The Surrey town of Epsom in England is most famous for its racecourse (Epsom Downs), at which is run the Epsom Derby every year, one of the three races that make up the English Triple Crown. We also come across Epsom salt from time to time. Epsom salt is magnesium sulfate, originally prepared by boiling down mineral waters. Epsom was indeed a spa town at one time. The town is also home to Epsom College, an English “public school” (which actually means “private, and expensive”). One of Epsom’s “old boys” was the Hollywood actor Stewart Granger.

60. With 13-Down, water dweller that looks like a plant but is actually an animal : SEA
(13D. See 60-Down : ANEMONE)
The name "anemone" means "daughter of the wind" in Greek, and at one time it was believed that the wind was what actually caused the flower to bloom. The sea anemone is named for the terrestrial plant even though it isn't a plant at all. The sea anemone is a predatory animal found on the ocean floor.

61. Workplaces with many stats, for short? : ERS
Emergency room (ER)

The exact etymology of "stat", a term meaning "immediately" in the medical profession, seems to have been lost in the mists of time. It probably comes from the Latin "statim" meaning "to a standstill, immediately". A blog reader has helpfully suggested that the term may also come from the world of laboratory analysis, where the acronym STAT stands for "short turn-around time".

63. What's what south of the border? : QUE?
“Que?” s Spanish for “what?”

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For the sake of completion, here is a full listing of all the answers:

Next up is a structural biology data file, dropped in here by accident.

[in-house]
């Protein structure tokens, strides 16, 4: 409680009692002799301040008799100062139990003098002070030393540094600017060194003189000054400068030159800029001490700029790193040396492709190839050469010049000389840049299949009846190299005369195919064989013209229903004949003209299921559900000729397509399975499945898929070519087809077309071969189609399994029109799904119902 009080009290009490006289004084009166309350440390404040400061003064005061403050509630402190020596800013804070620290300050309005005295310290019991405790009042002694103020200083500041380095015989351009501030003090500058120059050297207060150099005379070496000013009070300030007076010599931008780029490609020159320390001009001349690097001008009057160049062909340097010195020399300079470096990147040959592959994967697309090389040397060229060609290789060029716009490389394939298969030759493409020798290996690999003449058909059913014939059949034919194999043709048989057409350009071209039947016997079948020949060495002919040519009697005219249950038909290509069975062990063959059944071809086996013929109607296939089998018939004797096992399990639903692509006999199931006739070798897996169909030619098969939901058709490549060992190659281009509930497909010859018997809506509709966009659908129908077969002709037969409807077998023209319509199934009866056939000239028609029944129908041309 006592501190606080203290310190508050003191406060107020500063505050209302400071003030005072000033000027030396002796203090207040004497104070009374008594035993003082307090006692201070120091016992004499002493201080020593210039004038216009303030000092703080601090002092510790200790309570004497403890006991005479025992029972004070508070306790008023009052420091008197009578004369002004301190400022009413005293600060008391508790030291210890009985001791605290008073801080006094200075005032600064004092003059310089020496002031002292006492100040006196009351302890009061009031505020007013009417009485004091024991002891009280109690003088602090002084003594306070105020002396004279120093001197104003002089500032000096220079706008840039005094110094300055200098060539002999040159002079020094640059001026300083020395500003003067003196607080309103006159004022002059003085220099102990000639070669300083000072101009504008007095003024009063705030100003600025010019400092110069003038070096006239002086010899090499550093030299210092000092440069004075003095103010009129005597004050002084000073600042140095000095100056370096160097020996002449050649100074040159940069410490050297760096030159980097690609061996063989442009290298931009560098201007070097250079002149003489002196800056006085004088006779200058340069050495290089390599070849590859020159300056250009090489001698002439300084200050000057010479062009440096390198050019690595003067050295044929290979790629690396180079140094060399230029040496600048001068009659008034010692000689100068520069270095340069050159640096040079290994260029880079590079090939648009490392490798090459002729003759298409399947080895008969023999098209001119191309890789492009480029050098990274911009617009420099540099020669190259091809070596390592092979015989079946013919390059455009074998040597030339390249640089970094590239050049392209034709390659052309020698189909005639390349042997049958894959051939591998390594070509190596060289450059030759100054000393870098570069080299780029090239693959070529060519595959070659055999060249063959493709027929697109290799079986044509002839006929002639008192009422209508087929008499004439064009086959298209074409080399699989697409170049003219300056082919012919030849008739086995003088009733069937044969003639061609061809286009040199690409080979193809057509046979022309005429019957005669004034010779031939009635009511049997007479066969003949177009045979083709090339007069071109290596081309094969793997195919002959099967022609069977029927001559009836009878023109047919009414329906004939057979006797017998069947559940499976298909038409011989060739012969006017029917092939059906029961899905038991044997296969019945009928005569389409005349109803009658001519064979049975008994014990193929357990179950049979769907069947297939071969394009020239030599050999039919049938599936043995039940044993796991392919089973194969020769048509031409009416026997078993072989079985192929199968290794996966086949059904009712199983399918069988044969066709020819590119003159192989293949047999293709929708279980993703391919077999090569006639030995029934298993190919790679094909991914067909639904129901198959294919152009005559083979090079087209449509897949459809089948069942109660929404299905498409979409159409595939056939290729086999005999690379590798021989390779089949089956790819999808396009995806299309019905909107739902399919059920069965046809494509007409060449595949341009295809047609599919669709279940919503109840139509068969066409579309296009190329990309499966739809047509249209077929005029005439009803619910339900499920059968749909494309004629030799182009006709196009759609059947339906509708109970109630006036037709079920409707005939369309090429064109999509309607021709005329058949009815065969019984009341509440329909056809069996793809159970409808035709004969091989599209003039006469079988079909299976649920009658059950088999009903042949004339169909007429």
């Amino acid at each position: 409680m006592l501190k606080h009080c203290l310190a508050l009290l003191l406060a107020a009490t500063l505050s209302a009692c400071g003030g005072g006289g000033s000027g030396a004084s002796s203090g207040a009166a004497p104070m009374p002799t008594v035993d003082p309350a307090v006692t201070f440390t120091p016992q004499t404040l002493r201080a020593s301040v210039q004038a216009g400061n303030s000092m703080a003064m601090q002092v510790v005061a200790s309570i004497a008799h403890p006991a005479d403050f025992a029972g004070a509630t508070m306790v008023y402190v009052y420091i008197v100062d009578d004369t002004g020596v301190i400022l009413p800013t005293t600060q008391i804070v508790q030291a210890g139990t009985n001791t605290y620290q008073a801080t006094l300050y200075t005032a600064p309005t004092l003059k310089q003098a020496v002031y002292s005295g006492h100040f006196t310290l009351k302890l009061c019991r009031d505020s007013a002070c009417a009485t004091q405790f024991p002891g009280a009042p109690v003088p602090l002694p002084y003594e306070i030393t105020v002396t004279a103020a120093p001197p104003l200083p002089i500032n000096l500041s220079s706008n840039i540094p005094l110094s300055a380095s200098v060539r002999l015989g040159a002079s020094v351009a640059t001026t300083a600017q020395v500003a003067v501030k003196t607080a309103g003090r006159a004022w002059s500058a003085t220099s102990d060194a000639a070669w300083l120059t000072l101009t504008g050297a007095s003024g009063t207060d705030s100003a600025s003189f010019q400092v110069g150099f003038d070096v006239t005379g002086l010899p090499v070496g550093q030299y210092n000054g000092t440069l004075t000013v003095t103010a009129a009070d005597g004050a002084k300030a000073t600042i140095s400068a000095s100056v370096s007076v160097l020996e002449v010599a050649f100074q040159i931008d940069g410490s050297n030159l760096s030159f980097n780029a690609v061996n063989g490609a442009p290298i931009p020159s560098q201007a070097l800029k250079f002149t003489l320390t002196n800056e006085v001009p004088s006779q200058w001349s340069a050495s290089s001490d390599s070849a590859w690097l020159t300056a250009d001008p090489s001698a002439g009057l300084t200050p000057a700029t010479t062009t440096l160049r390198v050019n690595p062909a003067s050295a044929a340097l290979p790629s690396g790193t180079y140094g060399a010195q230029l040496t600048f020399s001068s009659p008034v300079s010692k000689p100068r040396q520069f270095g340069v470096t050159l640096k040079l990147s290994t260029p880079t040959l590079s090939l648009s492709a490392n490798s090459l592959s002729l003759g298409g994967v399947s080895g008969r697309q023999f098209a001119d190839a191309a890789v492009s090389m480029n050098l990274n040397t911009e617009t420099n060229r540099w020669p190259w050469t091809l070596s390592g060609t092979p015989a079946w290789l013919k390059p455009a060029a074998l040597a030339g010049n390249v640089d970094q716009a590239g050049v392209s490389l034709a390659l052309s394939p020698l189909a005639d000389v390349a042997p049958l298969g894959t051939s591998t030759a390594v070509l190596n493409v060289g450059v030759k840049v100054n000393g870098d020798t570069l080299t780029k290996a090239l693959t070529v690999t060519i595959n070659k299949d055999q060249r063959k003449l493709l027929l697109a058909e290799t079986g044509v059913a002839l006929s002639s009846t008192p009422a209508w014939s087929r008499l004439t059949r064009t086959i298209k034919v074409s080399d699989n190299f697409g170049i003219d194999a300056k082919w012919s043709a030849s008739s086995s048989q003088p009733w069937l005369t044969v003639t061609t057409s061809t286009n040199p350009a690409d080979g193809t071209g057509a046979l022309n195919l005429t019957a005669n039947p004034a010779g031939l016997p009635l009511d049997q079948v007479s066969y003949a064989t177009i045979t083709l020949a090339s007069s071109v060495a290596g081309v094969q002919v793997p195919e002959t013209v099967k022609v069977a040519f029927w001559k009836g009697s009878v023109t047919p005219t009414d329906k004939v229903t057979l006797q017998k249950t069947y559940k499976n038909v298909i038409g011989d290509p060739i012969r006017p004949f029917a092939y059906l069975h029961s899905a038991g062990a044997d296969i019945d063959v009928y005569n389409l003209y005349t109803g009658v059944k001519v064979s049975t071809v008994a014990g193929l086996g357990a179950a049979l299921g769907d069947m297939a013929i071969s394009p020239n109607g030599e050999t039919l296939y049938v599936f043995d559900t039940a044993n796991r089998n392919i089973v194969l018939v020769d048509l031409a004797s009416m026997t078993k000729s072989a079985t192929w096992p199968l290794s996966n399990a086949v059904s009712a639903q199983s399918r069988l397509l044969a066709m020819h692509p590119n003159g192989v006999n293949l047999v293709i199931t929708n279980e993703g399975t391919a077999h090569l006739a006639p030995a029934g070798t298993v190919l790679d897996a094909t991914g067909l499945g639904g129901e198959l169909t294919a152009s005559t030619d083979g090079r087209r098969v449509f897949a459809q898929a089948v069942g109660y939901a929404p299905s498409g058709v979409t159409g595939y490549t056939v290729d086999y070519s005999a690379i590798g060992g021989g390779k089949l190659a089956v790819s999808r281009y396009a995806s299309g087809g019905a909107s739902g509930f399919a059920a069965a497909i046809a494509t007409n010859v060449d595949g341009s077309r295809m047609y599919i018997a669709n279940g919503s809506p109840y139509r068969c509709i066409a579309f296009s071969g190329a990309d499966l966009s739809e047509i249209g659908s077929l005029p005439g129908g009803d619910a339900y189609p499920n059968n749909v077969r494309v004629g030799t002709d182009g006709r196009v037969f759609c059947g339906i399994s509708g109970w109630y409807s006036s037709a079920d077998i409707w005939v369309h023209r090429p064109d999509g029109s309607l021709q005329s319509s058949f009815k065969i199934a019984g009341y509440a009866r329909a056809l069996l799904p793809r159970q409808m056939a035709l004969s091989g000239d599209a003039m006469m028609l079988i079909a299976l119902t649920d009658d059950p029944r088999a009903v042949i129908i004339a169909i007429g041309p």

Across
1. Gets paid for prior work : CASHES IN
9. Negotiator's challenge : LOGJAM
15. Combined : ALL IN ONE
16. Star close to Venus : SERENA
17. Jordan was part of it in 1984 : NBA DRAFT
18. Part of the chest : DRAWER
19. Miss at a party? : DEB
20. 1970s-'80s Olds : OMEGA
22. One who's speechless : MIME
23. Sched. B entry : INT
24. TV character who said "I learned that beneath my goody two shoes lie some very dark socks" : LISA SIMPSON
27. French Christian : DIOR
29. "Hair," for example : TITLE SONG
30. Driver's convenience : E-ZPASS
33. Blue ___ : NILE
34. What may be attached to cortexes? : NEO-
35. Game for cats : MICE
37. Quit lying : RISE
39. Marvel's ___-Man : ANT
42. Caesarean section? : GAUL
44. Alternative to Pantene : NEXXUS
48. Hacker's aid : COUGH DROP
51. ___ leg : PANT
52. "Hmm, let me think about that" : I’M NOT SO SURE
55. What a suit may hold : MBA
56. Something people have often been told not to touch : DIAL
57. Gambling mecca, with "the" : STRIP
58. Yossarian's "Catch-22" tentmate : ORR
59. If : IN CASE
62. Had zero effect : DID SQUAT
64. Brain game : TEASER
65. 16 drams : ONE OUNCE
66. Members of the meddle class? : YENTAS
67. Monthly reading : GAS METER

Down
1. Source of the line "If this is the best of all possible worlds, what are the others?" : CANDIDE
2. Spanish composer Isaac : ALBENIZ
3. Sturdy table surface : SLAB TOP
4. Withheld : HID
5. Put on a list : ENROL
6. "Same here" : SO AM I
7. Unpleasantly overrun : INFEST
8. Profit : NET GAIN
9. Hit from the '60s? : LSD
10. Key contraction : O’ER
11. Pop maker? : GRAMPS
12. Norman who directed "In the Heat of the Night" : JEWISON
13. See 60-Down : ANEMONE
14. Served with a sauce of mushrooms, tomatoes, olives, oil and wine : MARENGO
21. Not inert : ASTIR
25. "Sick" : ILLIN’
26. Attorney general between Smith and Thornburgh : MEESE
28. Pile driver, basically : RAM
31. View : SIGHT
32. Lots : SCADS
36. French bread : EUROS
38. Abbr. on a credit card : EXP
39. Nonbasic property : ACIDITY
40. Ticket name : NOMINEE
41. Item in many a cat owner's pantry : TUNA CAN
43. Subject of many a neighborhood poster : LOST DOG
45. Unspecified quantity : X-AMOUNT
46. Free from tension : UNBRACE
47. Official with a pistol : STARTER
49. Bring up the rear : GO LAST